A Critique Of Ableism

Reflecting on her experience working as a college administrator, June Thunderstorm questions diagnoses of ADHD, PTSD, and various allergies and phobias “that heavily credentialed people devise to shirk routine labor.” She scoffs that “there must have been at least six empathy-inducing acronyms for writing is hard, so I refresh my Facebook page all day instead“:

[N]ow, with ten years of graduate school under my belt, it’s become my job to guess how to grade papers that come with special slips marked “dyslexia”; those slips mean, basically, that I’m not supposed to judge the writing on the basis of syntax, grammar, or coherence. Of course, the dyslexic papers are always diverse—some have syntactic mix-ups that are clearly symptomatic of the disorder, some do not, some appear simply to be bad papers written by someone who did not read the book, and some are as good as the best papers in the non-dyslexic category. The non-dyslexic category involves a similar spread—a certain proportion have the syntactic mishaps that are the classic signature of dyslexia, most do not, some are terribly bad, and some are great.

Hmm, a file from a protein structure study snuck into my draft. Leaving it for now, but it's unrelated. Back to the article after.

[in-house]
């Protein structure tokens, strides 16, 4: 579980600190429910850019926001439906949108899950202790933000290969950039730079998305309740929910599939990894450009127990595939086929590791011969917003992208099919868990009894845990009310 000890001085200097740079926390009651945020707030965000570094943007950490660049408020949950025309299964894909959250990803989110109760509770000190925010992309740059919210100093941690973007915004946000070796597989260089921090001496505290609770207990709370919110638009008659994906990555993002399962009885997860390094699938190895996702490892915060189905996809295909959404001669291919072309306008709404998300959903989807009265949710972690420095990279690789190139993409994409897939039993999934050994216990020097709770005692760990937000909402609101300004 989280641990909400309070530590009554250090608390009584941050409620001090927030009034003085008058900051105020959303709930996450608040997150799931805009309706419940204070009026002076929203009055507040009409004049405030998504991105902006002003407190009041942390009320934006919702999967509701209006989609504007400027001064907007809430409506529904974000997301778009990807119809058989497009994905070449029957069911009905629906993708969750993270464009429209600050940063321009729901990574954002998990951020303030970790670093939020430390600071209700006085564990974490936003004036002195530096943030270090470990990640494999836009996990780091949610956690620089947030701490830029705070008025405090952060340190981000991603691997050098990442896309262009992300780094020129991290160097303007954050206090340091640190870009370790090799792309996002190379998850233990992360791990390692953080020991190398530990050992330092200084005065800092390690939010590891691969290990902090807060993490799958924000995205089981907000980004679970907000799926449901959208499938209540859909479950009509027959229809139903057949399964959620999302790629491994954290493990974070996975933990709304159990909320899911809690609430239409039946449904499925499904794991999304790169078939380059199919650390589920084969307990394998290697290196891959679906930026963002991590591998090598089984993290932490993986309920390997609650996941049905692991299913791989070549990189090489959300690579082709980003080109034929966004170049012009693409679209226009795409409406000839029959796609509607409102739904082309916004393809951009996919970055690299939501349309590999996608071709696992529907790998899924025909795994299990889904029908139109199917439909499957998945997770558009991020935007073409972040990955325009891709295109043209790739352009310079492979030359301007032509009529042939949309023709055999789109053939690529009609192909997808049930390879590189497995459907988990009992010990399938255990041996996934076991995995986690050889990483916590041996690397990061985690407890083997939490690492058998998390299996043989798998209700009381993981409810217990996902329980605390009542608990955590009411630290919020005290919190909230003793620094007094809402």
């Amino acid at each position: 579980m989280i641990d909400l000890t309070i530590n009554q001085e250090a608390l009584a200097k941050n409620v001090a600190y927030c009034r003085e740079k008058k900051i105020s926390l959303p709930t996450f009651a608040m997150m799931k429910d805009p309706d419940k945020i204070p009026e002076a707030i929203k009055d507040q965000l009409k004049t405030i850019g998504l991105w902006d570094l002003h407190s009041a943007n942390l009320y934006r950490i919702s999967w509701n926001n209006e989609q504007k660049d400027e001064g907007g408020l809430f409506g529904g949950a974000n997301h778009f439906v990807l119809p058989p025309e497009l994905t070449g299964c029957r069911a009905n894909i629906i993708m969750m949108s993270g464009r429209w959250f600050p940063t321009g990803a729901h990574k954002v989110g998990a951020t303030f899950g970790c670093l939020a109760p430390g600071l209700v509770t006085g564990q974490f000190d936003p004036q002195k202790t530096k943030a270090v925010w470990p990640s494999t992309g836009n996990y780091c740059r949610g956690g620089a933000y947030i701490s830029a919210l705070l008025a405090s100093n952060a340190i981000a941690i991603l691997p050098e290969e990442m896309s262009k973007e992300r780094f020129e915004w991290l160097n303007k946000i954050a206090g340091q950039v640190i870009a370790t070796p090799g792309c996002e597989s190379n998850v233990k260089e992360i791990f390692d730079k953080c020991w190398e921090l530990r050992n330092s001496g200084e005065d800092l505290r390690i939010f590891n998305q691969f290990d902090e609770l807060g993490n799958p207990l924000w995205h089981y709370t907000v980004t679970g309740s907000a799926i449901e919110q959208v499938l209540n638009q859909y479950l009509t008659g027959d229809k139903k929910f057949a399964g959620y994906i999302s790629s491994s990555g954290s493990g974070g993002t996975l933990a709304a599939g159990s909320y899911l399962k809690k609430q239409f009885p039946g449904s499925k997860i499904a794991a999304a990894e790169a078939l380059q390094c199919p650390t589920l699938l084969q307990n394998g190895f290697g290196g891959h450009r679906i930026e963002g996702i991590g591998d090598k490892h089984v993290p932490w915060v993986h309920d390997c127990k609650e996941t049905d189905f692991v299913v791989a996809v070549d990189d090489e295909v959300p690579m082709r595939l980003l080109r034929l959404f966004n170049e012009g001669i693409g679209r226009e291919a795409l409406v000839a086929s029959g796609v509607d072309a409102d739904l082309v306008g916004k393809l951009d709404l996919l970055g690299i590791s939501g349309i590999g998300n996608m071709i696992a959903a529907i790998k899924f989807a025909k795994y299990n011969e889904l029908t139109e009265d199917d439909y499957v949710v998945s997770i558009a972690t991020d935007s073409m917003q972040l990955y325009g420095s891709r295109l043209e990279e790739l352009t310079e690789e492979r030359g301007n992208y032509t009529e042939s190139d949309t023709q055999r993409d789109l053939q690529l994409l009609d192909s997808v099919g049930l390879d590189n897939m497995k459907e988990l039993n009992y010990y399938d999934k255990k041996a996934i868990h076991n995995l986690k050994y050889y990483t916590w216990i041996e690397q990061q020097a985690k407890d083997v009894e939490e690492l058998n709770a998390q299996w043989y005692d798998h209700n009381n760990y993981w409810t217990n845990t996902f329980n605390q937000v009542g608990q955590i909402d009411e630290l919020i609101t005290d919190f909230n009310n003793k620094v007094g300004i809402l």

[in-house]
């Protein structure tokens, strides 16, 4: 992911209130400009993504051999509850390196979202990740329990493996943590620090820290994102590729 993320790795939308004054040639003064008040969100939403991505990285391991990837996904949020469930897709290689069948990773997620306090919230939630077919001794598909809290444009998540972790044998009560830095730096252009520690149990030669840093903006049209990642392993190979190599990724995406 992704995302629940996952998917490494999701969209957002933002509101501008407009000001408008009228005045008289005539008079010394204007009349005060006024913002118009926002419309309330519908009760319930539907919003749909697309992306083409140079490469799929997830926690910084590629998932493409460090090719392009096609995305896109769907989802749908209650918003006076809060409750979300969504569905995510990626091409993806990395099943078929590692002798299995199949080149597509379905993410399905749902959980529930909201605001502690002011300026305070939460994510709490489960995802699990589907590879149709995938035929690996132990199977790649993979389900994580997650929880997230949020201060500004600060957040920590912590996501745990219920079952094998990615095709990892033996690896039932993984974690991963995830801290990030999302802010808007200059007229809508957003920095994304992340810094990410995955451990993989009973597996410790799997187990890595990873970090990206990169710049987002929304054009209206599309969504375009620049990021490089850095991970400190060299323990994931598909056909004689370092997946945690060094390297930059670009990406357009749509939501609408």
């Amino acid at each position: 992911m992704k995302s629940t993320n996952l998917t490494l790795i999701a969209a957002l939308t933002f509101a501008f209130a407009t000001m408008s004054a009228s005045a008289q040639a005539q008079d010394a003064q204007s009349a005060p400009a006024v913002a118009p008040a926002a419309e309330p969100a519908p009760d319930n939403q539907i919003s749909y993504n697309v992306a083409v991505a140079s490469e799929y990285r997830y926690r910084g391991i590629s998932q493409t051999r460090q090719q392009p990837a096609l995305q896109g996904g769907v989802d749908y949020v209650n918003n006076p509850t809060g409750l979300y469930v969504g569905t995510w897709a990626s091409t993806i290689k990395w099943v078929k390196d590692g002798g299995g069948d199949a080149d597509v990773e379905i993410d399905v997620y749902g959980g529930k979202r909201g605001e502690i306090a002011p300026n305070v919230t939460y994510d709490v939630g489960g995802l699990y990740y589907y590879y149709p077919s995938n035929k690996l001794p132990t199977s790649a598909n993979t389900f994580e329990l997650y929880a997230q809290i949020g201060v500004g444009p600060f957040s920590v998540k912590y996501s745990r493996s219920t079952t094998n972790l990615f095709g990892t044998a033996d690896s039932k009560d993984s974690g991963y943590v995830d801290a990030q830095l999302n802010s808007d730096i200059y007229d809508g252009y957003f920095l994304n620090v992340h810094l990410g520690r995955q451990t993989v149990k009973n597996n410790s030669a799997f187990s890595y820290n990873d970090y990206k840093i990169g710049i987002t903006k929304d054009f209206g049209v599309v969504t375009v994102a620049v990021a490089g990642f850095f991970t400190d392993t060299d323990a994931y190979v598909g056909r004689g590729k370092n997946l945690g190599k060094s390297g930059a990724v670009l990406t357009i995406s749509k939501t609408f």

What divides students with the special slip from everyone else is not always or only dyslexia.

Some students work the system—i.e., have parents who bestow on them a sense of entitlement and access to expensive special health services that it doesn’t even occur to ordinary people to ask for. Disability then turns into class power misrecognized. The rebranding of social and cultural capital via a class-encoded discourse of health allows the privileged student to get ahead with even less merit than before. After all, it is only when pain is the exception rather than the rule that it is noticed; only those who can imagine escaping their pain bother to complain about it, and only those who know the system can have the strength to manipulate it. …

You see, the assumption behind efforts to eradicate “ableism” seems to be that only some people—people with recognized disabilities, and not, for example, workers routinely in harm’s way—deserve protection from dust, paint, and lifting boxes. Only some people don’t like seeing themselves bleed. Only some people are damaged by inhaling trisodium phosphate. And only some people should get to have their papers graded easy.

Update from a reader:

As Disability Services Coordinator at a small regional university, I have about 120 students registered with my office for some form of disability accommodation, at an institution of about 4,000 students. That ratio is pretty static across the profession. About half of the registered students attest to some form of concentration disorder such as ADD, ADHD, or certain types of anxiety with varying triggers. Common accommodations for students who provide appropriate documentation include extended time testing, and a provision that ensures they can do their homework, quizzes, and tests in a quiet and distraction-free environment outside of the traditional classroom.